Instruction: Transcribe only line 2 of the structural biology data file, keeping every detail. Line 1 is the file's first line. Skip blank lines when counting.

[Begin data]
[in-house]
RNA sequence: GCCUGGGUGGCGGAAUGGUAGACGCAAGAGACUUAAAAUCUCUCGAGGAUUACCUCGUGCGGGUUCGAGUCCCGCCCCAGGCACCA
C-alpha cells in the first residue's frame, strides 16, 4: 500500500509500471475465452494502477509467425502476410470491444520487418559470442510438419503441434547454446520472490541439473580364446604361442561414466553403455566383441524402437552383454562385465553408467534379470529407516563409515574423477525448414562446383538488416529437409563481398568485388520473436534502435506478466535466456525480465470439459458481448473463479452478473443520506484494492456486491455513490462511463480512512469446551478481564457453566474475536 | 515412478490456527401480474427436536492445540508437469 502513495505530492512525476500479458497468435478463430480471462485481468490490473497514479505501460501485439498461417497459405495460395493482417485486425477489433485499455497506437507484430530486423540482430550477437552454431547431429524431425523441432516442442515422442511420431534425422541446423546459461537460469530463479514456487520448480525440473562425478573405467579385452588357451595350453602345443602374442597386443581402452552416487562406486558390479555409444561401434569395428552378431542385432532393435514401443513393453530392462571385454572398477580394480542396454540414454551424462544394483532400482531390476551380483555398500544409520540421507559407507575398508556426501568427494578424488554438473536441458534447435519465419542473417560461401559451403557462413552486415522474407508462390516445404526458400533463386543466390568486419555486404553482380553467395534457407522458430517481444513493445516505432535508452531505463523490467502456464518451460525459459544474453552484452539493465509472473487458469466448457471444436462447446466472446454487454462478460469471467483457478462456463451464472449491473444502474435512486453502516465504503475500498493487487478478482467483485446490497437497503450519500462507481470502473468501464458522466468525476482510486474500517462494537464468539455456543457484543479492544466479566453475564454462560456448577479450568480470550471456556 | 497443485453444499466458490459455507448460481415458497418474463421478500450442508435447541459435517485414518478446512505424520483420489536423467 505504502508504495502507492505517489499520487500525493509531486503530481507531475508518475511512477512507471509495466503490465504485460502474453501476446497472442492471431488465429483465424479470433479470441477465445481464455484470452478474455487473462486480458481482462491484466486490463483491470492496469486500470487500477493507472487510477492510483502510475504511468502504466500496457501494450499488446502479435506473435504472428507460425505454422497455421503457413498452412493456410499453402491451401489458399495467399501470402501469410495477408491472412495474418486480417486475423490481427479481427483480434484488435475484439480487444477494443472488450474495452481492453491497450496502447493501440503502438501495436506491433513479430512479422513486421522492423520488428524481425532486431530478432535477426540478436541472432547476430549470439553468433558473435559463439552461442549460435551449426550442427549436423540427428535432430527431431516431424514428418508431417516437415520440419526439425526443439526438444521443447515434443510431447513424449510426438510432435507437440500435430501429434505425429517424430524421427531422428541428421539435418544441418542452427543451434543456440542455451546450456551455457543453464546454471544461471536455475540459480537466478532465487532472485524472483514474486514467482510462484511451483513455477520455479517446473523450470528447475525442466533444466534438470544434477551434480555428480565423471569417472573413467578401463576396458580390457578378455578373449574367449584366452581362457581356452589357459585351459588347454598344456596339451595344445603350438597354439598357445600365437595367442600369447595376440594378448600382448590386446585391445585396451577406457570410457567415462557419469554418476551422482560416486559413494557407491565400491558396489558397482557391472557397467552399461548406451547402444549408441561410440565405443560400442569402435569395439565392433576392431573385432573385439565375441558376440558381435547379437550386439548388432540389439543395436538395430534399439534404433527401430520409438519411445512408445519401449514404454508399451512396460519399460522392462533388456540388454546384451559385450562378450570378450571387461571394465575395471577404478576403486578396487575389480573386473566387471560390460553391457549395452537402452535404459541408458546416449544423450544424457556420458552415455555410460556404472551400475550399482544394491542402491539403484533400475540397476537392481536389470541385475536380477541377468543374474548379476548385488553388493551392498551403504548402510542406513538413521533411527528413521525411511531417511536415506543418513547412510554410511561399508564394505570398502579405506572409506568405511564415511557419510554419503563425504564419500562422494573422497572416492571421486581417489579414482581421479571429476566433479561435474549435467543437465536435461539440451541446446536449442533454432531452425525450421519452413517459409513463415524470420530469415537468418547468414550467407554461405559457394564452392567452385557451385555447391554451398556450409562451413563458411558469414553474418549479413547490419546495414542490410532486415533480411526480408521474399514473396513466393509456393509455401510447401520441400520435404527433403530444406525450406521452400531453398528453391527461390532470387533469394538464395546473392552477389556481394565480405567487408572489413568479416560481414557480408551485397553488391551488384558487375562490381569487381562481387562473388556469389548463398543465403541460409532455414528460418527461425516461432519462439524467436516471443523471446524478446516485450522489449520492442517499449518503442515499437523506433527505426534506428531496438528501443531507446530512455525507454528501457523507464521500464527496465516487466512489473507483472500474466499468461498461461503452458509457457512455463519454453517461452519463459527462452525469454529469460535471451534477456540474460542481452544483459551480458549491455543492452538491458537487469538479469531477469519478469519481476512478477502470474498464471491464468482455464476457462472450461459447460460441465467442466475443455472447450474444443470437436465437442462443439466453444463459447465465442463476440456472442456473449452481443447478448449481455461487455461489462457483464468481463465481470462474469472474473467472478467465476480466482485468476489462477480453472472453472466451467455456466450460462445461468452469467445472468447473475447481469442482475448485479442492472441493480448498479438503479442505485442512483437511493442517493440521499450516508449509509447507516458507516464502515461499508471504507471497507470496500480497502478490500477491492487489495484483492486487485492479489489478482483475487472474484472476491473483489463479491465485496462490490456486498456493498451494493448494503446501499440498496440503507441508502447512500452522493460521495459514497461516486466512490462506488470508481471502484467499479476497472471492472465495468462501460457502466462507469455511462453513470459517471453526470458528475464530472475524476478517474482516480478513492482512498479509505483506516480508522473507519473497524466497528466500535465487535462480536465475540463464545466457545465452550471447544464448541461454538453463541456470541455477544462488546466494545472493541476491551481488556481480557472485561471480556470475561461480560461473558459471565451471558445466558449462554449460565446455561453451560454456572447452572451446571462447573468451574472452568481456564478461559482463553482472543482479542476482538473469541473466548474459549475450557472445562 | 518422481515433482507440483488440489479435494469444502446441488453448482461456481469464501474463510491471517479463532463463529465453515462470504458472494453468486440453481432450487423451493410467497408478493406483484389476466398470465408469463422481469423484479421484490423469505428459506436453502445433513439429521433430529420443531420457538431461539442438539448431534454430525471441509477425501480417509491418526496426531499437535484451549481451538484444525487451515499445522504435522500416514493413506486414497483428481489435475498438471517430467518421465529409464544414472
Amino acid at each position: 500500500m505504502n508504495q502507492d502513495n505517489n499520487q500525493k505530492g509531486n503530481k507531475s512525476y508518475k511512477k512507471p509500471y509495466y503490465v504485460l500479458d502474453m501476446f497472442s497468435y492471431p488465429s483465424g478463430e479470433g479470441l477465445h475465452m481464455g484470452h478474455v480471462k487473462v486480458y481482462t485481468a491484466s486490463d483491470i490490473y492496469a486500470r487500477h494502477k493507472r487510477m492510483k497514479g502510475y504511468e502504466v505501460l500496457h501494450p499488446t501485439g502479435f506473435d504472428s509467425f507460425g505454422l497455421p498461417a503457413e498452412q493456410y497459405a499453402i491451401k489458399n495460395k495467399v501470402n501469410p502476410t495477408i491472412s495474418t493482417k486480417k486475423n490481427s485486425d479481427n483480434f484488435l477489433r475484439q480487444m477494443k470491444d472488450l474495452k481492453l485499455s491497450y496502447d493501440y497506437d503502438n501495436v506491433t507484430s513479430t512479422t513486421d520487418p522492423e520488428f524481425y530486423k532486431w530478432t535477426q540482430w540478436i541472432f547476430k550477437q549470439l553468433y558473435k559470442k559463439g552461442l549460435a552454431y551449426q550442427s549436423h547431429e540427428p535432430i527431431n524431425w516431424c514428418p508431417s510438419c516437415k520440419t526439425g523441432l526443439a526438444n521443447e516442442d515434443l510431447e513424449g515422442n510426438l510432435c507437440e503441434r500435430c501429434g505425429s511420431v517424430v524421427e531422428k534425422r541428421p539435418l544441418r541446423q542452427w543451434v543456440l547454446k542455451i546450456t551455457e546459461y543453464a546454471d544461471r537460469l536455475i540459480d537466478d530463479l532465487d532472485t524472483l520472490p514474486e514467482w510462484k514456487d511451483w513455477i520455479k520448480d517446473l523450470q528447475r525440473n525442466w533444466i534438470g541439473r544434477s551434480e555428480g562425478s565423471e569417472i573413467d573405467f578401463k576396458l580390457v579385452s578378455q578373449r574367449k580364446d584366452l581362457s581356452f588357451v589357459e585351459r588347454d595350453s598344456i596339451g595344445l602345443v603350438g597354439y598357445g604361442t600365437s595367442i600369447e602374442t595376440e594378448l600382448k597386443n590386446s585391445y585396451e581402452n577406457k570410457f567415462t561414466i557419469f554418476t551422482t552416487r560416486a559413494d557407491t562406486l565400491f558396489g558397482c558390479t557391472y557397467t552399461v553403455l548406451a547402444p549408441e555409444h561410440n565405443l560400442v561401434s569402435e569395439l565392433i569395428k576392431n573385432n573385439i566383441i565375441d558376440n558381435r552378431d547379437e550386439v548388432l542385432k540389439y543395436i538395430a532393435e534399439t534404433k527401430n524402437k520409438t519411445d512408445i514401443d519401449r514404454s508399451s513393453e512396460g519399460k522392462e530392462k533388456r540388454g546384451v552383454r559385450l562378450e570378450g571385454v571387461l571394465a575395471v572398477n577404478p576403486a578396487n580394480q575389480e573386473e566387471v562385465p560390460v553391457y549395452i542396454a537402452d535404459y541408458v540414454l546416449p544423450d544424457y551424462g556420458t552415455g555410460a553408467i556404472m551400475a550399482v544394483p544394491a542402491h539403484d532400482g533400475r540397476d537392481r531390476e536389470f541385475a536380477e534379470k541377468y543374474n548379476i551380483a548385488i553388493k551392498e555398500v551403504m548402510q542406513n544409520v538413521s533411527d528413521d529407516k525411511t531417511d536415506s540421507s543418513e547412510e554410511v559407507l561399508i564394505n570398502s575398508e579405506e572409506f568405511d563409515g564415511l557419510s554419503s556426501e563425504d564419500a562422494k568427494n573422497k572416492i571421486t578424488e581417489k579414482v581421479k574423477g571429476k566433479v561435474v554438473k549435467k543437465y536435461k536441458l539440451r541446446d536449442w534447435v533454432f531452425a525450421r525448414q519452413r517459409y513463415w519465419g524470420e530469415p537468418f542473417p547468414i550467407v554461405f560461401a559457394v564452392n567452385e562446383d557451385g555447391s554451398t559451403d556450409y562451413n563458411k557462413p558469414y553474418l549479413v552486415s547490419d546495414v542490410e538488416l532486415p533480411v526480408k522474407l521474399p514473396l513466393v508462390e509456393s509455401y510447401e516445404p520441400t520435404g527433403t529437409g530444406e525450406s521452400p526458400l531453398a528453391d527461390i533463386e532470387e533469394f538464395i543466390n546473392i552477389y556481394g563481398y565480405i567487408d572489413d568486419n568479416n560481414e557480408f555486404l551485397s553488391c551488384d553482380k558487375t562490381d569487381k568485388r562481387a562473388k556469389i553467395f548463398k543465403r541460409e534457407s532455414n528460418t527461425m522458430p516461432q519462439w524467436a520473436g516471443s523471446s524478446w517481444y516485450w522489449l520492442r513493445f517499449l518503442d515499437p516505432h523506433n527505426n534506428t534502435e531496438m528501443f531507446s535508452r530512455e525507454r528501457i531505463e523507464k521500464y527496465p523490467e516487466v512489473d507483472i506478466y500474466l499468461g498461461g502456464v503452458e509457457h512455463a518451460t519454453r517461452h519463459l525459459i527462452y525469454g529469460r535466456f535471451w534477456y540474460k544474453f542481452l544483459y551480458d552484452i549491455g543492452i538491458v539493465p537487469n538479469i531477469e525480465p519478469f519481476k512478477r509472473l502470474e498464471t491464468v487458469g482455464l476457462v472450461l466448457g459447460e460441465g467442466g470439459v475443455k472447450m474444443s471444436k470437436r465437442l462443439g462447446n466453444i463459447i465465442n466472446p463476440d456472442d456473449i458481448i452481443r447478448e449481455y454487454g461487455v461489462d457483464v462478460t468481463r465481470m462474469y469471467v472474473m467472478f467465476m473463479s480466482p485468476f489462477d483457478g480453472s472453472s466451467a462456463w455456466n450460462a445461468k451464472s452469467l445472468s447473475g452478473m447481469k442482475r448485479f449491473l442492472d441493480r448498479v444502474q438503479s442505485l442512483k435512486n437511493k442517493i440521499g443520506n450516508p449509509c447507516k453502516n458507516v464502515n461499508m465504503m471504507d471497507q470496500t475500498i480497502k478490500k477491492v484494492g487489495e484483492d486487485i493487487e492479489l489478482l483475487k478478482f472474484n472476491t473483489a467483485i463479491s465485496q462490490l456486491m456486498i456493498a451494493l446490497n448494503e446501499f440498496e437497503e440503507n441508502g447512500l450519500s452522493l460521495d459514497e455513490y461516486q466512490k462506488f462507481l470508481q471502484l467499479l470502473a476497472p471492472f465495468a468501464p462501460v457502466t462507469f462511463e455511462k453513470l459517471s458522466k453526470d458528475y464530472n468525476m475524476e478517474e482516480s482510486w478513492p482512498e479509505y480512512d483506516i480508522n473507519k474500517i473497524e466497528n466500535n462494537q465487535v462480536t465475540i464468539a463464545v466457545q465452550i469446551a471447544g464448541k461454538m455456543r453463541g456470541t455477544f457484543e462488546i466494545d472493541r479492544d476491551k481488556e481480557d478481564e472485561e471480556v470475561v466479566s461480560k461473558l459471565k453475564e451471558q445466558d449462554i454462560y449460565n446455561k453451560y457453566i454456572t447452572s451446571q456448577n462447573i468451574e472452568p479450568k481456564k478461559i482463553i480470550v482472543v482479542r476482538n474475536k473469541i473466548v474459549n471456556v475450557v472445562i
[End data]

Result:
RNA sequence: GCCUGGGUGGCGGAAUGGUAGACGCAAGAGACUUAAAAUCUCUCGAGGAUUACCUCGUGCGGGUUCGAGUCCCGCCCCAGGCACCA